Facebook ThreatExchange Lets Tech Firms Share Info on Security Threats

By David Cohen Comment

ThreatExchangeLogo650ThreatExchange may sound sinister, but it’s actually a way for tech companies to share information about malware and other security threats.

Facebook threat infrastructure team manager Mark Hammell introduced ThreatExchange in a note on the Protect the Graph page, saying that a malware-based spam attack last year was the impetus behind the initiative, and naming Pinterest, Tumblr, Twitter and Yahoo as early participants, while citing Bitly and Dropbox as more recent additions.

Hammell wrote in the note:

A little over a year ago, a group of technology companies came together to discuss a botnet that was spreading a malware-based spam attack on all of our services. We quickly learned that sharing with one another was key to beating the botnet because parts of it were hosted on our respective services and none of us had the complete picture. During our discussions, it became clear that what we needed was a better model for threat sharing.

Expanding on those conversations, Facebook offered to build what has now become ThreatExchange, an API-based (application-programming interface) platform for security threat information. It was natural for us because our core service is a platform for sharing and because we already had a threat analysis framework called ThreatData that we could build upon. Feedback from our early partners centered on the need for a consistent, reliable platform that could provide flexibility for organizations to be more open or selective about the information they share. As a result, we included a set of privacy controls so that participants can share only with the group or groups they wish.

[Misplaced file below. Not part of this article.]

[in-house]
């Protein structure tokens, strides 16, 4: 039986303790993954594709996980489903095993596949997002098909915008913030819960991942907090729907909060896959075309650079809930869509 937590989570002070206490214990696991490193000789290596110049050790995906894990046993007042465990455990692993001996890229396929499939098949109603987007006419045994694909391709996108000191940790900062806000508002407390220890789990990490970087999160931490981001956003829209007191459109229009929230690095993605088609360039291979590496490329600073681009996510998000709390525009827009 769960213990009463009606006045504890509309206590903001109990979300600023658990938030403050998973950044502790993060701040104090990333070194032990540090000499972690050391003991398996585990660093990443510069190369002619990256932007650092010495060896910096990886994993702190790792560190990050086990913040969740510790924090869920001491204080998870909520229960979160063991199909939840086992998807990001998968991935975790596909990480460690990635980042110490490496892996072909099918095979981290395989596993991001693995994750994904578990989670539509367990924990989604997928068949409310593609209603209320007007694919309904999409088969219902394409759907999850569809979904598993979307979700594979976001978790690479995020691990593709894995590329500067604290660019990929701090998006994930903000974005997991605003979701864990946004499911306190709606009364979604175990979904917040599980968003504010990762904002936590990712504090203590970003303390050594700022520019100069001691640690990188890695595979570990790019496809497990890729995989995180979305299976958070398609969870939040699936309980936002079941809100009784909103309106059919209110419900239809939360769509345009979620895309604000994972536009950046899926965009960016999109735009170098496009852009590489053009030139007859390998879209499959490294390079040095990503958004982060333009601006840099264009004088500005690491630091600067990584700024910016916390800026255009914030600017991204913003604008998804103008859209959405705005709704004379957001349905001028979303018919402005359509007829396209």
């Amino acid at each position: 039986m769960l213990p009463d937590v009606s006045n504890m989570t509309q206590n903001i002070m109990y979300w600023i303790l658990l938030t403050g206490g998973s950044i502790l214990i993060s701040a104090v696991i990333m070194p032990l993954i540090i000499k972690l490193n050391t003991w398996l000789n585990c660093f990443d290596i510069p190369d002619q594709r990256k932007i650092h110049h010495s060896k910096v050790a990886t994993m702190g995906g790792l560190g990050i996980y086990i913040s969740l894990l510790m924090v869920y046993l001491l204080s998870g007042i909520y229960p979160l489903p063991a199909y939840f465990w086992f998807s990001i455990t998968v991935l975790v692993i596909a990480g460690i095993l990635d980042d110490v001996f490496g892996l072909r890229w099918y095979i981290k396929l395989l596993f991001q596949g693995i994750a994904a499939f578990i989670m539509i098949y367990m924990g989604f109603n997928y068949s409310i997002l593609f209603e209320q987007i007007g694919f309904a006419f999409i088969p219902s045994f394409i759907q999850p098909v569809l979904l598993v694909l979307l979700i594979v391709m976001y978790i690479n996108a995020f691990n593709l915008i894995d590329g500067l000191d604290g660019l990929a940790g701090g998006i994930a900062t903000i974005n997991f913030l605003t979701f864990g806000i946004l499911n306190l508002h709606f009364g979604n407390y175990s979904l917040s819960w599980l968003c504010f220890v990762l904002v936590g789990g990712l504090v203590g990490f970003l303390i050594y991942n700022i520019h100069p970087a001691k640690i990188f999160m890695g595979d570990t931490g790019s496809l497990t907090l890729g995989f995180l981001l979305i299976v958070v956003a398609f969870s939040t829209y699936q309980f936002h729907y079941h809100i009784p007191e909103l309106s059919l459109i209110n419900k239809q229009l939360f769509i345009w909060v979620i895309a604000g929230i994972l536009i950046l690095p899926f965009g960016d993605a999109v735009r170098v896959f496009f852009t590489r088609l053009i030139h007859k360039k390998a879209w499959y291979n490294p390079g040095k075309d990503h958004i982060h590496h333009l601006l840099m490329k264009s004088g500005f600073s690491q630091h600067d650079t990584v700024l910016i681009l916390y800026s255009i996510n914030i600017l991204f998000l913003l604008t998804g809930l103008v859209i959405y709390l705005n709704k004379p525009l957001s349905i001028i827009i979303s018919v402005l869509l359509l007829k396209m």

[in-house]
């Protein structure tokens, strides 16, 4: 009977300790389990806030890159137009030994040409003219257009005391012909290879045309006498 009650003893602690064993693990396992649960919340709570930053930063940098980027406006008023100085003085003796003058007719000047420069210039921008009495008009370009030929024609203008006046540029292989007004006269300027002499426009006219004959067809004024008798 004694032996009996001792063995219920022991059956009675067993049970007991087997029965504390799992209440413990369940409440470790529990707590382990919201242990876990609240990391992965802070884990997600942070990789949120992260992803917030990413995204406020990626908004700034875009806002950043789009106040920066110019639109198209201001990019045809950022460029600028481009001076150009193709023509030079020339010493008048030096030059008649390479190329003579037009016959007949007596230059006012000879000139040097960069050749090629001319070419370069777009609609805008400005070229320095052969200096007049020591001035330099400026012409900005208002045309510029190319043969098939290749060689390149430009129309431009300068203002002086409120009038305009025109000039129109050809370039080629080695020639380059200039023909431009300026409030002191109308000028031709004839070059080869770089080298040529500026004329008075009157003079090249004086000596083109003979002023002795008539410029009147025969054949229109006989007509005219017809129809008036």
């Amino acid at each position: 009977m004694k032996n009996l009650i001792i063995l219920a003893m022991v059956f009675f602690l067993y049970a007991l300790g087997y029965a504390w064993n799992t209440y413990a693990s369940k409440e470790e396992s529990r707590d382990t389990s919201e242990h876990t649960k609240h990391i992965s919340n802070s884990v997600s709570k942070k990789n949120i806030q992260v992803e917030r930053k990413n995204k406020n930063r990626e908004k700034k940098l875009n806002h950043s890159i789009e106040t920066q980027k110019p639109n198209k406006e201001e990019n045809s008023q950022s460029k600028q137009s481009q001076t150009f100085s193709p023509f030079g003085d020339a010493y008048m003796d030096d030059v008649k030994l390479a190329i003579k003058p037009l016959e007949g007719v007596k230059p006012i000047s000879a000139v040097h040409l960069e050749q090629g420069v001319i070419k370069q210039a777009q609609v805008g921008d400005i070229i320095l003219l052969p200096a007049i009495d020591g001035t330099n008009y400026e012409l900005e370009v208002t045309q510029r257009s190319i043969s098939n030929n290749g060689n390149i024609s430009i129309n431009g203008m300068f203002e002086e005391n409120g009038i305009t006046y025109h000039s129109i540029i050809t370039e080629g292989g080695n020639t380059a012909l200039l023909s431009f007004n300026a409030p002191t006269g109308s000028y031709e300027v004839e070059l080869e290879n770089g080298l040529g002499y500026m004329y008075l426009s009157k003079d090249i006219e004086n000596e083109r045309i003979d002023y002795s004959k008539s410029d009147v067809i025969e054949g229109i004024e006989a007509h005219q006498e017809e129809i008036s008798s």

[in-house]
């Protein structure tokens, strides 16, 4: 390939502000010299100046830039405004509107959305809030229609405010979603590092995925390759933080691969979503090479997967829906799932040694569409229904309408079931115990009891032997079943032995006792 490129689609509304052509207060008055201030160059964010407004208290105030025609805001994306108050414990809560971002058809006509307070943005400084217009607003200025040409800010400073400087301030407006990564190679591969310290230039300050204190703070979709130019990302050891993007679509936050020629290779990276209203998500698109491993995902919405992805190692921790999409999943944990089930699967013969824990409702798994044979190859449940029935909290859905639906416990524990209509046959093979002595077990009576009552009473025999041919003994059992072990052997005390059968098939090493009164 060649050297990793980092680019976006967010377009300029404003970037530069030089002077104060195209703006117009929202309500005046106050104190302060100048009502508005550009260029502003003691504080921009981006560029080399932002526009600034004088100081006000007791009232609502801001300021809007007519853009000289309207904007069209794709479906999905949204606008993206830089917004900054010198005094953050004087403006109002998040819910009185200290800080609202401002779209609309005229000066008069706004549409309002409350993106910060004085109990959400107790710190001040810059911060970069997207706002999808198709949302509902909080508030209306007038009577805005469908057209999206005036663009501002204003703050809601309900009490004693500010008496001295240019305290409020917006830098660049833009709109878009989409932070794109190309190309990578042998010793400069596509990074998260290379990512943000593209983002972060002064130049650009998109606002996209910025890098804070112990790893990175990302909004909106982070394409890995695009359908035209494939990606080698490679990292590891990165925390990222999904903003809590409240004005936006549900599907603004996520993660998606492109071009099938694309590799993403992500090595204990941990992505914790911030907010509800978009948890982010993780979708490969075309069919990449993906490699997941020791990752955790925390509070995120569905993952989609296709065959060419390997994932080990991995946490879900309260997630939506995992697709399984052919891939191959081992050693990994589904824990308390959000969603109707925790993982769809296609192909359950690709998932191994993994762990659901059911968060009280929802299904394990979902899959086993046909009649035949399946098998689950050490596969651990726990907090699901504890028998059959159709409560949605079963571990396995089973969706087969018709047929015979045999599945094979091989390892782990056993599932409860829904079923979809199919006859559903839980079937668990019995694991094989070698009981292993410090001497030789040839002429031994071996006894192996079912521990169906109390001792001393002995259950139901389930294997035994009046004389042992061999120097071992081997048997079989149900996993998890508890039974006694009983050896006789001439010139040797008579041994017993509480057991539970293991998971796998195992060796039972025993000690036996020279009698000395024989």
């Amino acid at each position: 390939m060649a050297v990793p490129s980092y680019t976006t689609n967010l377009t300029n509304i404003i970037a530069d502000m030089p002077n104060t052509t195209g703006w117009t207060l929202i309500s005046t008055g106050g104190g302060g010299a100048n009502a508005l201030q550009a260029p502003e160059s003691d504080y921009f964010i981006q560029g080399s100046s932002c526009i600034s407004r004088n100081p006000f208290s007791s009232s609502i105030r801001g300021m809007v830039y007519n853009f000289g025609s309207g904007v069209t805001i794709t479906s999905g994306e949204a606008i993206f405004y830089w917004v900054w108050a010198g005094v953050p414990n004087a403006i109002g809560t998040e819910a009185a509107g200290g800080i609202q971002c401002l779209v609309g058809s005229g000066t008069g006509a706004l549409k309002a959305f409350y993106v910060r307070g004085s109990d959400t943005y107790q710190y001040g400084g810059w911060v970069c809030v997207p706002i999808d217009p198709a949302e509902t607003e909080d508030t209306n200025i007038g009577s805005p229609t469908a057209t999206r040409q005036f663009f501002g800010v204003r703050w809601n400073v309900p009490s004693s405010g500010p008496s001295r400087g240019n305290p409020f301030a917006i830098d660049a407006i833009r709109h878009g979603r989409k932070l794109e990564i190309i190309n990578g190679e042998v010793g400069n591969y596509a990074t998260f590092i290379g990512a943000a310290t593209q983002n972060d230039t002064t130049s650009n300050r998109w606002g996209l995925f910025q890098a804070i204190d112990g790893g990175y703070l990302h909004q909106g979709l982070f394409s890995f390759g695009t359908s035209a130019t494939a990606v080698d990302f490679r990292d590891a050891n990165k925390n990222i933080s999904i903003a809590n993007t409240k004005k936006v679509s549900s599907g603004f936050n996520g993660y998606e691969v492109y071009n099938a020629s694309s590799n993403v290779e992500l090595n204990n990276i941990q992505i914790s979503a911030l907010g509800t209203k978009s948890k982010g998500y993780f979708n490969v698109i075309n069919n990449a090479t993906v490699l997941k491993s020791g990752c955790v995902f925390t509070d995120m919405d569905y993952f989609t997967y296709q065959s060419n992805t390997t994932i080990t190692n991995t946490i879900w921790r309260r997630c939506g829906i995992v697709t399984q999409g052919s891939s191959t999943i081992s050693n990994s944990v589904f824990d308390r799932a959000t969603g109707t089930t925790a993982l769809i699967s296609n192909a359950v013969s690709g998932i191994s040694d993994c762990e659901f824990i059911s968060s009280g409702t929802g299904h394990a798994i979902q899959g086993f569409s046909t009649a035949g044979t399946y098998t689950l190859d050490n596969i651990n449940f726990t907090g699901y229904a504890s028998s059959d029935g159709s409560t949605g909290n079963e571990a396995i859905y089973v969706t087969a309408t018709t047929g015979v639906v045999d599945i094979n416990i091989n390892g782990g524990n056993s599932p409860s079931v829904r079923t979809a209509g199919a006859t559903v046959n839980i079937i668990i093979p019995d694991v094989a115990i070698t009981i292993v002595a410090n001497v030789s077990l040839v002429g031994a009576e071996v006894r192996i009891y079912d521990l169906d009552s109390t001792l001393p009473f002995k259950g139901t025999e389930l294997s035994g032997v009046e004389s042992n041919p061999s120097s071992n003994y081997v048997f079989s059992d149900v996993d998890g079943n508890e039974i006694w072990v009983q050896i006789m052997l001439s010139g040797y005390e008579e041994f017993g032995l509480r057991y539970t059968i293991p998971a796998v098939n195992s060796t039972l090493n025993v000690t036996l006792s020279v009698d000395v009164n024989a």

ThreatExchange is built on the existing Facebook platform infrastructure, and we layered APIs on top of it so that partner companies can query the available threat information and also publish to all or a subset of participating organizations. Threat data is typically freely available information like domain names and malware samples, but for situations where a company might only want to share certain indicators with companies known to be experiencing the same issues, built-in controls make limited sharing easy and help avoid errors by using a pre-defined set of data fields.

We’re grateful to Pinterest, Tumblr, Twitter, and Yahoo for their early participation and helpful feedback in the development of ThreatExchange, and we’re excited to be welcoming new contributors like Bitly and Dropbox. If you’re interested in participating in our beta of ThreatExchange or have a feed we should consider integrating, please visit threatexchange.fb.com and fill out the form on the final page so that we can contact you as we continue growing the platform.

Our goal is that organizations anywhere will be able to use ThreatExchange to share threat information more easily, learn from each other’s discoveries and make their own systems safer. That’s the beauty of working together on security. When one company gets stronger, so do the rest of us.

Hammell also spoke with TechCrunch, saying:

We volunteered to build an external version based on one we had in-house that would help these other companies share this kind of information with each other or with broader community-based privacy controls we built and they chose to use.

This was purely the serendipity of the graph.

As we are building this platform, we have been pushing the intelligence around this botnet, and proactively blocking the spam.

Readers: How big of an issue have you found spam on Facebook to be?